The two above factors may be the most significant stressors during the Christmas period, but they are not the only ones.
Christmas is a financially pressuring period, with all the holiday plans, tickets, special dinners, presents to friends and family. For most people, careful financial planning is required in preparation for Christmas, and this can cause quite a strain in your bank account and, subsequently, mood.
Christmas also means family gatherings and reunions. Although this is overall considered as a pleasant and happy occasion, it may not always be the case for everyone. Often people become estranged with family members due to disagreements or simply different life routes. Yet they are called to sit with everyone on the same table and join in the Holiday spirit of smiles and cheerfulness.
Family reunions may be a great source of stress, because you need to get along with people you would otherwise not plan to meet, or even end up in family conflicts and heated arguments. This can cause feelings of tension, resentment, disappointment and loneliness.
Even in the happiest families and individuals, Christmas is rarely a time to rest- we are rather busy all the time, planning and organizing get-togethers and special occasions, shopping, cooking and at the same time trying to keep up with our smile.
We tend to care a lot about pleasing others and often worry about the prospect that we won’t ; What if the food or decoration is not up to their liking? What if everything ends up not to be all shiny and perfect in the end?
Moreover, the streets and shops are constantly busy and packed with people and Christmas music is loud everywhere. This may be pleasant and cosy for some, but for others it is a source of great stress and trigger of agoraphobia, the Christmas stimuli may seem overbearing and overwhelming.
How to Cope with Christmas Melancholy This Year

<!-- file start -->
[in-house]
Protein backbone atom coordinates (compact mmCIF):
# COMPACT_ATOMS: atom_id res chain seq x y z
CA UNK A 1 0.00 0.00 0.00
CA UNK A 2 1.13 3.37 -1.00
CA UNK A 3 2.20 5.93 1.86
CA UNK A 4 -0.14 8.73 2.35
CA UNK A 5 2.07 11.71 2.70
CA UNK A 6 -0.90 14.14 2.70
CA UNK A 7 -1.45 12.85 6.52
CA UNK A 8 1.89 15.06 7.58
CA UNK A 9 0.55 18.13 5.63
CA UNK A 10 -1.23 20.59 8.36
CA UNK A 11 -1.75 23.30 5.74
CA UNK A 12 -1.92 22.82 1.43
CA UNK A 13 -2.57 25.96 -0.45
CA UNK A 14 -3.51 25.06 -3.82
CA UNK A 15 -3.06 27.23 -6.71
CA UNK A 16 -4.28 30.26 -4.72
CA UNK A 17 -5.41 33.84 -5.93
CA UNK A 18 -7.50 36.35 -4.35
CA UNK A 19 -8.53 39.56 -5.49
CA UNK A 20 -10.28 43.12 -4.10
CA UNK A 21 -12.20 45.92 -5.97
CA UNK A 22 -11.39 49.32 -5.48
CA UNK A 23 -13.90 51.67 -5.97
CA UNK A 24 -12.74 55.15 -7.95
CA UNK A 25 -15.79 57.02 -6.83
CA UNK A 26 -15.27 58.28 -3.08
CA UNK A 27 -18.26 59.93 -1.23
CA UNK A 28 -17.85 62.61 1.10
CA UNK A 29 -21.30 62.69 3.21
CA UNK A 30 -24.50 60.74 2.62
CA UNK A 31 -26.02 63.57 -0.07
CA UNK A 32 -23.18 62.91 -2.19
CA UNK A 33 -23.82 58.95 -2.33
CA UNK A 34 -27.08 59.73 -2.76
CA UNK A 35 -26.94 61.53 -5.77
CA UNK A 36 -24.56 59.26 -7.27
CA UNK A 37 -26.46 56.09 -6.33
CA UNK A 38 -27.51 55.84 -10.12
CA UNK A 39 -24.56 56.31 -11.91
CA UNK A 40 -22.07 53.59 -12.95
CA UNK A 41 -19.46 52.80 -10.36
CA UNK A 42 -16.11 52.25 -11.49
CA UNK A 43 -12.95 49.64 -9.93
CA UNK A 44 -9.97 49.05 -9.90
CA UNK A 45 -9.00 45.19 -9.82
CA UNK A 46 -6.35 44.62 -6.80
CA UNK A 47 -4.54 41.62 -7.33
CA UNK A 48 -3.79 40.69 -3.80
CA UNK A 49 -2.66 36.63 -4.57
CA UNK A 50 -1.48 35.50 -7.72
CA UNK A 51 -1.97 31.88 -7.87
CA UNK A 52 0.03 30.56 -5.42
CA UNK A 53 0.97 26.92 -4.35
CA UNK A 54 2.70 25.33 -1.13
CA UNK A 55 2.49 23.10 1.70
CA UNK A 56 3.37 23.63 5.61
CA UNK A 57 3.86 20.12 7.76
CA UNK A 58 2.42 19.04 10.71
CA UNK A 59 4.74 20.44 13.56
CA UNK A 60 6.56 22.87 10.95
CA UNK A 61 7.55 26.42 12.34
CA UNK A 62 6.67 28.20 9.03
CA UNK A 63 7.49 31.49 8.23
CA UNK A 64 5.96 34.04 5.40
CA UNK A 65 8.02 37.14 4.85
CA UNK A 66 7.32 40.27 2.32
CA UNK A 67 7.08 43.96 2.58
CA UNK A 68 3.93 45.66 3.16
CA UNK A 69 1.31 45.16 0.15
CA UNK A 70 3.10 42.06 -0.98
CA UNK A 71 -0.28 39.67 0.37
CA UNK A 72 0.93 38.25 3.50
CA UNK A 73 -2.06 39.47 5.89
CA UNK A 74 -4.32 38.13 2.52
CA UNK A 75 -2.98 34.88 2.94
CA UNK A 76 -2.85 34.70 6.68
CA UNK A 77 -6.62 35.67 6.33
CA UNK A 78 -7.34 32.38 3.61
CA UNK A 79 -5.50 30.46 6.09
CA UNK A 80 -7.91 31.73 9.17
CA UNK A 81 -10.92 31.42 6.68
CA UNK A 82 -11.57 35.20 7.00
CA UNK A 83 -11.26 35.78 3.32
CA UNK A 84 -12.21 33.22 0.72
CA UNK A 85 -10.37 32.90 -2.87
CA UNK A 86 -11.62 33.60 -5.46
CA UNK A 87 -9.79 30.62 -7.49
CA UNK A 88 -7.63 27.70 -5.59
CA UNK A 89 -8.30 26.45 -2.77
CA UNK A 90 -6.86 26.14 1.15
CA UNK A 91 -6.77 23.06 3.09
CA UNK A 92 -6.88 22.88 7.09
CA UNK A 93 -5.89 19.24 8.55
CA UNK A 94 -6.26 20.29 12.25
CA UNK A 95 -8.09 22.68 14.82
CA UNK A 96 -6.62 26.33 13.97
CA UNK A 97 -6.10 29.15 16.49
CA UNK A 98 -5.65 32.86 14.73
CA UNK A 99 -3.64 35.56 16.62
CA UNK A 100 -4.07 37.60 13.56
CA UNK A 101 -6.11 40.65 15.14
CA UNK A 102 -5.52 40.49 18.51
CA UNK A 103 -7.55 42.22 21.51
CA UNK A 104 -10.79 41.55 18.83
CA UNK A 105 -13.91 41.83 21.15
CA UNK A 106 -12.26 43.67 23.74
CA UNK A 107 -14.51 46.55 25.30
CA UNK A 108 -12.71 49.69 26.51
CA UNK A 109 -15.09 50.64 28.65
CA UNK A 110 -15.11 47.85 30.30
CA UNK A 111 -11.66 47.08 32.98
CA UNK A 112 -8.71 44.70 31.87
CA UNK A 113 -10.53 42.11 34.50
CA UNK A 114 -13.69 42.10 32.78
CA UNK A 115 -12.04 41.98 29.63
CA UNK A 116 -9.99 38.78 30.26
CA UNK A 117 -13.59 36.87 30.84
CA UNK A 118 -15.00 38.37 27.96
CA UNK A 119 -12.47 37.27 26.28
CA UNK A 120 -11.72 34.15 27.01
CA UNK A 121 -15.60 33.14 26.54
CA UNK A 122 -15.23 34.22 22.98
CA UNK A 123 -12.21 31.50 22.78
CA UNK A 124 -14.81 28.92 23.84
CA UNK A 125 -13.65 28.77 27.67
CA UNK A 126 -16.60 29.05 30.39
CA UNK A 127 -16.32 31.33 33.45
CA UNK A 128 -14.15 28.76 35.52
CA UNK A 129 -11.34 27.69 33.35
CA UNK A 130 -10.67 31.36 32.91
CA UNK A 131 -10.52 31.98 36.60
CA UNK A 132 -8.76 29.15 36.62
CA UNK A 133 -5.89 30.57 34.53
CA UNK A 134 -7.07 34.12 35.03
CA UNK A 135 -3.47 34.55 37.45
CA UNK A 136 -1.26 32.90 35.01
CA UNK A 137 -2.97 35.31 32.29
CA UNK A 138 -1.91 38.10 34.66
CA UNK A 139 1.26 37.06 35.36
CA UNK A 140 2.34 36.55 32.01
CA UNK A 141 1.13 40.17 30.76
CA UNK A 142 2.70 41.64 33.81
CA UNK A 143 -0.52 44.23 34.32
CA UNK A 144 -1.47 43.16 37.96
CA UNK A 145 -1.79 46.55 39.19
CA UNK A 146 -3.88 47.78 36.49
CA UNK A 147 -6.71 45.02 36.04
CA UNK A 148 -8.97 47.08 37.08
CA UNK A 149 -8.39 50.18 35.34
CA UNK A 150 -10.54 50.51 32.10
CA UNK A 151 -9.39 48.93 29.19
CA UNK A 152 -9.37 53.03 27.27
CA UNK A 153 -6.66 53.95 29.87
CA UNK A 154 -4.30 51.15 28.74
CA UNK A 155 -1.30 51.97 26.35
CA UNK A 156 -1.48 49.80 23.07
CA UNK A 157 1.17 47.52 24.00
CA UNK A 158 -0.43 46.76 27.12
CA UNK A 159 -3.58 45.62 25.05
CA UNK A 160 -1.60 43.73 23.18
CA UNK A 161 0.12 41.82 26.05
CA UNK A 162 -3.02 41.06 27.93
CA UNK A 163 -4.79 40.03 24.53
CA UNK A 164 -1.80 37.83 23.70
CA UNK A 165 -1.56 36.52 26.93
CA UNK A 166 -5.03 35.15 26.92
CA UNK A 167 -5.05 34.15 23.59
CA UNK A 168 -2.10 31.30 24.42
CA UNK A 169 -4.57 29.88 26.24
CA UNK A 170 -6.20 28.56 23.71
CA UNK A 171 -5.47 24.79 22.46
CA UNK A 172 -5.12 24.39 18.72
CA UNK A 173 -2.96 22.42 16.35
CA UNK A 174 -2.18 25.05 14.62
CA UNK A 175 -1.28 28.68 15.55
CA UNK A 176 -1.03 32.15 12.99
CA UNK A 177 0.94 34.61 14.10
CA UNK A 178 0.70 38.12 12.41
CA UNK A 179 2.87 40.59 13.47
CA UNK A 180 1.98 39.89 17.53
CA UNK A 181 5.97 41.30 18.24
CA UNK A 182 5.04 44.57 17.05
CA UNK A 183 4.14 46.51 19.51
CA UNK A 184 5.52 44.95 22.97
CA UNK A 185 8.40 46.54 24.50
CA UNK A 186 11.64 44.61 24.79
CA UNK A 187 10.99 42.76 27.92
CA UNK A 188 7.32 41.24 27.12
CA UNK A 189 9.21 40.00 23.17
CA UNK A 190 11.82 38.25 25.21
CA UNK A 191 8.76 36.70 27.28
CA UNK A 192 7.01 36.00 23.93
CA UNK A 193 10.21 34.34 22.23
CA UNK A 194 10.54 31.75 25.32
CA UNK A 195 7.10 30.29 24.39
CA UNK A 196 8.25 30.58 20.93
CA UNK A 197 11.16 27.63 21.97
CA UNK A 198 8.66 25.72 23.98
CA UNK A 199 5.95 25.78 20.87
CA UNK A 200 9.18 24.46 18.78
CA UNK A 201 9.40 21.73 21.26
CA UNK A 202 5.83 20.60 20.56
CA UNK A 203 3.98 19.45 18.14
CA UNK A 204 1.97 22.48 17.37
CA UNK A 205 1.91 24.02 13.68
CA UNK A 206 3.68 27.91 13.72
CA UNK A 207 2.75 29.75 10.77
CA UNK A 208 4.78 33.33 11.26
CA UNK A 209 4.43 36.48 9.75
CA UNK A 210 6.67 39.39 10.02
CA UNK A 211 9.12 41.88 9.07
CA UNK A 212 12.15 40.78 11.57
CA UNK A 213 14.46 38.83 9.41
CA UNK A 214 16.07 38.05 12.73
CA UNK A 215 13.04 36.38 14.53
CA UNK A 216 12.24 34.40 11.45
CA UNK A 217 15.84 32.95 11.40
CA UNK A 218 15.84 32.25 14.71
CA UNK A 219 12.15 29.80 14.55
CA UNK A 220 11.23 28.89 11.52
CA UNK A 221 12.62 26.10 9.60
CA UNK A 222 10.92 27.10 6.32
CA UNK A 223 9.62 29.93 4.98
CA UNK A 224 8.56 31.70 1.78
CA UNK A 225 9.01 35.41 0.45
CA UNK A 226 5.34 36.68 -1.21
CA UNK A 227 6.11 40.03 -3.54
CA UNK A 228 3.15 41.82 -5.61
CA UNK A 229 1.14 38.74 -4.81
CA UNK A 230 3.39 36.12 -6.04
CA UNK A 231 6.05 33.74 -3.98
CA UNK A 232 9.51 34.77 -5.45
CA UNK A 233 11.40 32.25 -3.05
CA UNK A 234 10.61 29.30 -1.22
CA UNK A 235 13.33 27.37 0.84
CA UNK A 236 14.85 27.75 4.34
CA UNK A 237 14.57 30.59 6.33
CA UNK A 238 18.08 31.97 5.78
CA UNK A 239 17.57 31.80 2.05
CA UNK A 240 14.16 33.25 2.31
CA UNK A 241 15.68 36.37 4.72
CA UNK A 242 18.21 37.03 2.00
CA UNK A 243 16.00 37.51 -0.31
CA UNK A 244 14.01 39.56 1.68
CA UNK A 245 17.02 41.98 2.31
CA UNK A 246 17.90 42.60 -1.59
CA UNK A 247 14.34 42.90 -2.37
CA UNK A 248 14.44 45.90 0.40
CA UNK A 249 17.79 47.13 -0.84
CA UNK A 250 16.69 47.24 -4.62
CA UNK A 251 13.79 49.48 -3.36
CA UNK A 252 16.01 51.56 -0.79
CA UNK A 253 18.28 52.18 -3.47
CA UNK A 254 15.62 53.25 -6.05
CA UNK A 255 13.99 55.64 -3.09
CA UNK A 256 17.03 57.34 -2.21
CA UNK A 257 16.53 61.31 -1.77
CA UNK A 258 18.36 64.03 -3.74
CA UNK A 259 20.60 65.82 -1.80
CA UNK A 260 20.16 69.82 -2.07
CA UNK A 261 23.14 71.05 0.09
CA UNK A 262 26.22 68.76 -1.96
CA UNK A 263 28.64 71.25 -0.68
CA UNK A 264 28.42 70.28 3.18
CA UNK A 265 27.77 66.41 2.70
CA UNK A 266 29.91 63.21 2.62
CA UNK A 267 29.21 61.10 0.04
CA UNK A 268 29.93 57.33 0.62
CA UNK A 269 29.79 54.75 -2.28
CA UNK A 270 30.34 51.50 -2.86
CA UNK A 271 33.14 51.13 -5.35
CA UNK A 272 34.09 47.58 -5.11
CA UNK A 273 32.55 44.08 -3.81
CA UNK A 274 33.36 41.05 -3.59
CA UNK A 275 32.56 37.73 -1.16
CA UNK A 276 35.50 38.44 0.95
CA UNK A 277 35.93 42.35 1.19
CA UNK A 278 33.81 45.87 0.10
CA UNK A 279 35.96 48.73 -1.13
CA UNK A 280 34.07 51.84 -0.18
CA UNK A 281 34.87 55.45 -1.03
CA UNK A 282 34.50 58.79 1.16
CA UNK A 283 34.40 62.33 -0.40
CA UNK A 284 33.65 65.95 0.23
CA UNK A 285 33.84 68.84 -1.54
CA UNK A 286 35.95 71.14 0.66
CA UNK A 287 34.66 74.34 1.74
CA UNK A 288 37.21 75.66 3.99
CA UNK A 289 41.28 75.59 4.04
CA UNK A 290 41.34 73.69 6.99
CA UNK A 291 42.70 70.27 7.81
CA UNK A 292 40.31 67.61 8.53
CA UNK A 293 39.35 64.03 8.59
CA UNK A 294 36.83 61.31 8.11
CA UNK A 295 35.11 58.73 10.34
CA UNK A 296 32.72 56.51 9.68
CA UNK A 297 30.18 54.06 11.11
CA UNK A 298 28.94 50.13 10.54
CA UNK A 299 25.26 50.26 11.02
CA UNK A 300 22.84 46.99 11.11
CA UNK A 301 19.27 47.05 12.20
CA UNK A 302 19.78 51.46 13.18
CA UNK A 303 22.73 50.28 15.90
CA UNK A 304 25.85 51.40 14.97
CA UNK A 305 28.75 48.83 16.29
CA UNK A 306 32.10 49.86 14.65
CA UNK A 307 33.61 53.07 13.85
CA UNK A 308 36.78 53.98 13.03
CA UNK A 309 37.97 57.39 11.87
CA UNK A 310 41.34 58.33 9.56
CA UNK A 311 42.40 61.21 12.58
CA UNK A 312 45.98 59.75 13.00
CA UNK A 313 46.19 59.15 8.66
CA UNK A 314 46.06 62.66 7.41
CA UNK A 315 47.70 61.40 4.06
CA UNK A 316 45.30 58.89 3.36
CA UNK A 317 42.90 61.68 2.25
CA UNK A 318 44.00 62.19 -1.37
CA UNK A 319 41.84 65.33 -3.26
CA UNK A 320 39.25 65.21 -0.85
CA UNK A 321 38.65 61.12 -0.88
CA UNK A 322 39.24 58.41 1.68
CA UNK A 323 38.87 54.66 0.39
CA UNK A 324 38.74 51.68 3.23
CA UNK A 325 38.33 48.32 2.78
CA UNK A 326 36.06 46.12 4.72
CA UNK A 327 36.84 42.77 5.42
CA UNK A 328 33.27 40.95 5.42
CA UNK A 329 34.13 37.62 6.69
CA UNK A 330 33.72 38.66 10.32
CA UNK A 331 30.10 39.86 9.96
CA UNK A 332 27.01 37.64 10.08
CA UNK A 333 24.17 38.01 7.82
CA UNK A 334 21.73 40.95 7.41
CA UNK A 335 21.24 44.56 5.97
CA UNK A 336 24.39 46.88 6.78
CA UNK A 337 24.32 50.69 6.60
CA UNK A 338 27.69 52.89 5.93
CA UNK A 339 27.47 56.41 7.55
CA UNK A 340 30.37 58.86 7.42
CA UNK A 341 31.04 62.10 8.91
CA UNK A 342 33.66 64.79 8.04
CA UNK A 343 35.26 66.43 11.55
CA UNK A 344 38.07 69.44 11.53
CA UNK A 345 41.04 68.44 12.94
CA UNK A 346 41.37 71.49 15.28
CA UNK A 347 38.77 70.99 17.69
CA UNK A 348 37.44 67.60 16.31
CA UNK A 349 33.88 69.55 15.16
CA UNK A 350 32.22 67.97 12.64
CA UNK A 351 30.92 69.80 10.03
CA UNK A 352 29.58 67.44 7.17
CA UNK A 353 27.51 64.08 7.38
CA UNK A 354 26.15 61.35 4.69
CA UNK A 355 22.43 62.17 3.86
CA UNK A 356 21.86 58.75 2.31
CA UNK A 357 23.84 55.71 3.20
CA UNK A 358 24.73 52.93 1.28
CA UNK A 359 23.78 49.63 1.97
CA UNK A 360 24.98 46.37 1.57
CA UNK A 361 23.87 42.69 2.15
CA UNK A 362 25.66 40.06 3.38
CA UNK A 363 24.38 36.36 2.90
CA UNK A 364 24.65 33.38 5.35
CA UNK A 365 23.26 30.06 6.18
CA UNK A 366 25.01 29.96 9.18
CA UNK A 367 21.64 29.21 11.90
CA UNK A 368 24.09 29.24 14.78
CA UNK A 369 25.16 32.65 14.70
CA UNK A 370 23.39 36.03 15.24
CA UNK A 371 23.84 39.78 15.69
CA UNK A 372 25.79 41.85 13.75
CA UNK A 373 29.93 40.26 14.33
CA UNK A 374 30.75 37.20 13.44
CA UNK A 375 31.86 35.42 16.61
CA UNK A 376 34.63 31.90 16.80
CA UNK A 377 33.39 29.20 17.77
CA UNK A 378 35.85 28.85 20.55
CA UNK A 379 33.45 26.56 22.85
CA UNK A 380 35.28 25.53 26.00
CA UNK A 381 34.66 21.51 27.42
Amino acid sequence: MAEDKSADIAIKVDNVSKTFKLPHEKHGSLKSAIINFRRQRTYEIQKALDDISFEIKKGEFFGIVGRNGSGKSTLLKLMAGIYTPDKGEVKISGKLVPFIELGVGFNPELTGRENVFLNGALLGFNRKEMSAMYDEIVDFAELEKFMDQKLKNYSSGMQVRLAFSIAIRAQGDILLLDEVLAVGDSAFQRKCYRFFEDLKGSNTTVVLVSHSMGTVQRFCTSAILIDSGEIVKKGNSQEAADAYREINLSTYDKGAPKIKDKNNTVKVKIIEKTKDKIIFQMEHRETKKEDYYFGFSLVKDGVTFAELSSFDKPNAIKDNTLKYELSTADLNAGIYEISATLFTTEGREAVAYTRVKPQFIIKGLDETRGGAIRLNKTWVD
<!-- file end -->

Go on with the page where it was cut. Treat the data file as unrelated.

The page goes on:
1. Buy presents = Be Present
If the financial burden of Christmas is stressing you out, it may be useful to remember that the actual meaning of Christmas
before it was overtaken by consumerism,
is Presence and Connectedness with the ones that truly matter to you.
The meaning of Christmas is intimacy and love.
Can you commit to being fully there, when you reunite with your friends and family?
Can you offer them your undivided attention when you sit down to dinner with them?
Can you just be wherever you are, without the need to be perfect?
If you cannot afford presents, you can still show your love and appreciation to the ones that have a special place in your heart.
For instance, you can write to them heartfelt and sincere wishes as well as express to them how much they mean to you. You can just arrange to meet them and bring yourself and your smile.
2. Expect Perfection = Be Grateful
Expectation is the root of all heartache.
High expectations of what the holiday season should be like is often what is keeping us from actually enjoying it.
The purpose is not to be perfect - but to appreciate and be grateful for what you do have.
Instead of comparing yourself to others or to echoes of the past, you can employ an attitude of gratitude and count your blessings.
What do you have / see/ hear/ smell / experience that you can be thankful for?
Even if your Present is different than the Past, instead of reminiscing how it used to be, try actually immersing yourself in what is now.
There are surely even small things to be grateful for; you are more fortunate than others around you- you are alive.
Grasp every little opportunity to be mindful about what is worth your energy and attention around you.
3. Please Others = Take care of yourself
If you are overstressed with planning and preparing for Christmas, in order for others to be happy, take a step back and focus on your self-care first.
Self-care and regular patterns are the first things affected by the holidays season, as we get completely off schedule, overeat, overdrink, sleep late and get socially active more often and more intensely than during the rest of the year.
If there are way too many holiday responsibilities on your shoulders, take some time for yourself and choose even one little thing that can positively contribute to you focusing your energy on yourself and nobody else.
Take time to rest and rejuvenate, this will definitely pay off on your level of enjoyment and participation in the various shared Christmas activities.
Moreover, during Christmas we are usually overstimulated by many different people, social events and experiences. Some time alone can provide a great moment to absorb all that you experience and reflect on it all.